The heartbreak of lung metastasis in Tripawds happens all too often around here. Many of our canine friends succumb to it, because most were diagnosed with osteosarcoma, a limb cancer prone to the condition. But the next time we get this bad news about one of our beloved members, try to remember there are still options for achieving a “stable disease” state to keep the mets from growing.
Read on to learn about lung metastasis in Tripawds treatment options, in today’s final installment of our three-part interview series with Dr. Bernard Séguin, DVM, MS, Diplomate ACVS, ACVS Founding Fellow – Surgical Oncology and Associate Professor, Surgical Oncology at Colorado State University Flint Animal Cancer Center.
Current Options for Lung Metastasis in Tripawds with Limb Cancers
When our fearless founder Jerry was diagnosed with osteosarcoma lung metastasis (17 months after his amputation), we were given two treatment options. The first was to have him undergo a lung lobectomy, which removes the section of lung where a tumor resides. The second option was metronomic chemotherapy, a relatively simple, oral medication treatment given at home.
We opted for the simplicity of metronomics and it gave us nearly eight more months of quality time together.
But that was back in 2008. Recently we asked Dr. Séguin to fill us in on any new developments in canine lung metastasis treatments. In the following video, he explains the most current thinking and techniques oncologists are applying when treating bone cancer lung metastasis in dogs (the primary species affected by it).
How is Lung Metastasis Treated in Dogs and Cats with Osteosarcoma?
Transcript: Treatment Options After Lung Metastasis
Question: What options are available once lung metastasis has occurred?
Dr. Séguin: Unfortunately, it’s very limited and we do not have a magic bullet for the time being. One option is actually maybe to remove the metastasis and there are certain criteria that we look for to find out if a dog is a good candidate. By that, I mean is the dog going to benefit from the surgery? So if the dog were to meet these criteria, then we can offer to remove them surgically and there’s decent evidence to show that it can prolong survival.
You can also do radiation therapy. There again the type of radiation is important and the number of lesions is also very important. It’s not applicable to every dog. We have to understand that it’s a very precise or very narrow criteria where we believe the dogs are actually going to benefit from these treatments.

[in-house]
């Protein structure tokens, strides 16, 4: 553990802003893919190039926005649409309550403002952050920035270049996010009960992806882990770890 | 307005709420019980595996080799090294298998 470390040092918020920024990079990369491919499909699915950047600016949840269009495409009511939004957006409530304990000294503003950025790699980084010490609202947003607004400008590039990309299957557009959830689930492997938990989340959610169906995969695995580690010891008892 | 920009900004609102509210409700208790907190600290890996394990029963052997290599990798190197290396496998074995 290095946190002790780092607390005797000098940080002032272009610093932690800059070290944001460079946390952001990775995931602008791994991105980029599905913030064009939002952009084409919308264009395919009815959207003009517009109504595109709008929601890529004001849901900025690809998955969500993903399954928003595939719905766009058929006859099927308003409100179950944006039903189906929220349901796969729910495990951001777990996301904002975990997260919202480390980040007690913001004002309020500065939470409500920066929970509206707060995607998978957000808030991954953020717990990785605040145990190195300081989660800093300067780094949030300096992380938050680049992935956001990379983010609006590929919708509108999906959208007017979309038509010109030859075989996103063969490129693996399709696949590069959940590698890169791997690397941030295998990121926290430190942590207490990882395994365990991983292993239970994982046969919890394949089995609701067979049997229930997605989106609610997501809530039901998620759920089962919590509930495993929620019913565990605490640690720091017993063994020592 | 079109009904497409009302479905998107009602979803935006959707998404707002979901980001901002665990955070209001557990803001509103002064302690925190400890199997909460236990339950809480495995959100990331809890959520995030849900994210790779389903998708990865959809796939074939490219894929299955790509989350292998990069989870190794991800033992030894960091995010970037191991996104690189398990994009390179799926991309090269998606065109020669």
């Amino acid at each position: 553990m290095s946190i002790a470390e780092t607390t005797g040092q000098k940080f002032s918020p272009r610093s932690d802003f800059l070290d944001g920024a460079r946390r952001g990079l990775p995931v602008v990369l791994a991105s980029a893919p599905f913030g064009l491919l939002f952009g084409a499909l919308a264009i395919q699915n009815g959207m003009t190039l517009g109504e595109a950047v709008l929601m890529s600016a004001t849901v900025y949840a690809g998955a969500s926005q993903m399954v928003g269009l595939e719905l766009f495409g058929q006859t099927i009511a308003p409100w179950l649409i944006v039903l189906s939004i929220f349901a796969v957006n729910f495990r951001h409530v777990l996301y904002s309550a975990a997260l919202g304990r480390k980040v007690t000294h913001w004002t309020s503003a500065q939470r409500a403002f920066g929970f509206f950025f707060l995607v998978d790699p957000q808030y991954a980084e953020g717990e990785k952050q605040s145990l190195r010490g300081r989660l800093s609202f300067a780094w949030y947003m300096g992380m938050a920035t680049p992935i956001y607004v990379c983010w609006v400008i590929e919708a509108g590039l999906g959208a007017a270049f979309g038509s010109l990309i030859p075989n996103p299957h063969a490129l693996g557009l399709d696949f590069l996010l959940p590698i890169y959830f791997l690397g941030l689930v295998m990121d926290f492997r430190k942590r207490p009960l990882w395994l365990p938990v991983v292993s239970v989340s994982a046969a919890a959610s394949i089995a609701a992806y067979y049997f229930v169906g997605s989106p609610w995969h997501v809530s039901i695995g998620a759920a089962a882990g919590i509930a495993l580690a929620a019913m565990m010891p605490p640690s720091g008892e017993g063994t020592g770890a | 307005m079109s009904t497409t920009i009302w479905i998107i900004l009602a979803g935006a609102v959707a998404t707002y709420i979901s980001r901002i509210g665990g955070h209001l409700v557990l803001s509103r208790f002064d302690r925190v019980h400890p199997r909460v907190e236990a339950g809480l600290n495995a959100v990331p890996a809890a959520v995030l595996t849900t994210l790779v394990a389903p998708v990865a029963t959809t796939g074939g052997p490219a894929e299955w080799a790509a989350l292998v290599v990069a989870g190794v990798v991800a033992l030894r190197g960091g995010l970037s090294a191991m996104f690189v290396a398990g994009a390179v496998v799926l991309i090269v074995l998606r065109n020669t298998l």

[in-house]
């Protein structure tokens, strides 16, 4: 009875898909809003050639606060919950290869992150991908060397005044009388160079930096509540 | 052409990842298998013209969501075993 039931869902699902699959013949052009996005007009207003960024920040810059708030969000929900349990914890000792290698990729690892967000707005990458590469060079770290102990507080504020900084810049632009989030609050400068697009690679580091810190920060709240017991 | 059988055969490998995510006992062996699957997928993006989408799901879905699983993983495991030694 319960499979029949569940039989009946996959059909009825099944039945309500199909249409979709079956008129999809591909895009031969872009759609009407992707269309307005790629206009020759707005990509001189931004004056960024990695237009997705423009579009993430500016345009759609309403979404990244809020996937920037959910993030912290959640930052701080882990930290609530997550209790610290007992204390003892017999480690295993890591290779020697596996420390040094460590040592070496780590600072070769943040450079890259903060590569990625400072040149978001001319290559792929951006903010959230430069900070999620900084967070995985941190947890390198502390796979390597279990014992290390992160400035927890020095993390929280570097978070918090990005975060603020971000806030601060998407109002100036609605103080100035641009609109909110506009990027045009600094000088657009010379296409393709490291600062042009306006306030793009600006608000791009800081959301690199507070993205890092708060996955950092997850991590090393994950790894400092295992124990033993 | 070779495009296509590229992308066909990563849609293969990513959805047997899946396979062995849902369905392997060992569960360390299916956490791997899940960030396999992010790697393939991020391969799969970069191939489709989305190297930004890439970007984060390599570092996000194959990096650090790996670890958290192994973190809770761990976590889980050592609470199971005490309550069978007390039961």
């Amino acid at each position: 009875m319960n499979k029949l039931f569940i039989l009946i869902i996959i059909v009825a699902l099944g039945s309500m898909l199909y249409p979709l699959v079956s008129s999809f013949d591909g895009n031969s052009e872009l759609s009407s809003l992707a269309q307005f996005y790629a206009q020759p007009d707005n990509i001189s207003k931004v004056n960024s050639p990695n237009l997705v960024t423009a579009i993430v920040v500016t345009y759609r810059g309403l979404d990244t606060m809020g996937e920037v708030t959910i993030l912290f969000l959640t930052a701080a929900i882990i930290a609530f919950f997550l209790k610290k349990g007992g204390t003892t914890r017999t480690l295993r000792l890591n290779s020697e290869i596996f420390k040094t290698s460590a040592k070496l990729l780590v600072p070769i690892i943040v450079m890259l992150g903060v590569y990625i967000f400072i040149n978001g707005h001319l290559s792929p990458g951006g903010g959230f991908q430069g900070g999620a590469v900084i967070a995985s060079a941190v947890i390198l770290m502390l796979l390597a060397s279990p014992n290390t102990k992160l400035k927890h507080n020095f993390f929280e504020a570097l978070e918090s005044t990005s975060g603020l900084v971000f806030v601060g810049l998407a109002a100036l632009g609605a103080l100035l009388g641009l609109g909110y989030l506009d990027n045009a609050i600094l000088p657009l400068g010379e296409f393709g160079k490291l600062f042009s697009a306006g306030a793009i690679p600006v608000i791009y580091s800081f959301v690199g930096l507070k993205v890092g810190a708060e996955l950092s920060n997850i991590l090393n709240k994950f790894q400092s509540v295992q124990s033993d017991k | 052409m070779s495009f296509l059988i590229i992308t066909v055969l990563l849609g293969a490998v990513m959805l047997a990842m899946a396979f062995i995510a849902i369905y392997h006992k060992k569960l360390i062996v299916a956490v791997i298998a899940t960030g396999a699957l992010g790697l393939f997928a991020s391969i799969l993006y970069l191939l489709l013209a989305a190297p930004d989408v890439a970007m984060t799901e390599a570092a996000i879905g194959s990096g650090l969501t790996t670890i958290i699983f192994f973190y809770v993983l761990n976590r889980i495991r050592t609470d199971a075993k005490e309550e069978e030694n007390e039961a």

Then there’s another treatment that we’re currently looking at. It’s a drug called Losartan and we’re trying to find out if it’s going to have a benefit and we’re hopeful. But I would say there again unfortunately we don’t have the evidence yet to really be able to say yes or no. We’re currently in the process of testing it.
Question: What about lung metastasis treatments for cats with bone cancers?
Dr. Séguin: Cats with bone tumors typically do much better. On average, a cat will do much better than a dog, so much so that we don’t recommend chemotherapy in a cat. They’re going to live much longer than a dog. Again everything being on average.
Question: What about metronomic chemotherapy for metastasis?
Dr. Séguin: Metronomics for metastasis so far, the few studies that I’ve seen, it hasn’t been helpful. So there again the evidence is what we call retrospective that I’m aware of and therefore there can be some weaknesses in that type of data. However, there’s more than one study and they came to the conclusion that metronomics – and we’re talking about Cyclophosphamide and what we call a non-steroidal anti-inflammatory drug. They have not been helpful in prolonging survival for metastasis.
Question: Is metronomic chemotherapy something that you would still recommend if somebody wanted to do it? Are you OK giving it?
Dr. Séguin: Yeah, I think it’s relatively safe and I think it’s important to educate owners as to what the side effects can be, to be watching for those, so that we don’t make – give another problem to a dog. It wouldn’t be wrong to offer it to a client, knowing that it’s unlikely to be very effective. But if a client who wants to try, I think chemotherapy is very well-tolerated in dogs and the side effects in general are minimal. From that perspective, I don’t think that we really are harmful and it might have a benefit.
But the reality is that for most dogs, it’s probably not going to be helpful.
[End of transcript]
We are so grateful for access to the incredible oncology team at the Flint Animal Cancer Center at Colorado State University. Sharing this information with the Tripawds community is a precious gift for amputee pet parents seeking support when they need it most. Thanks everypawdy!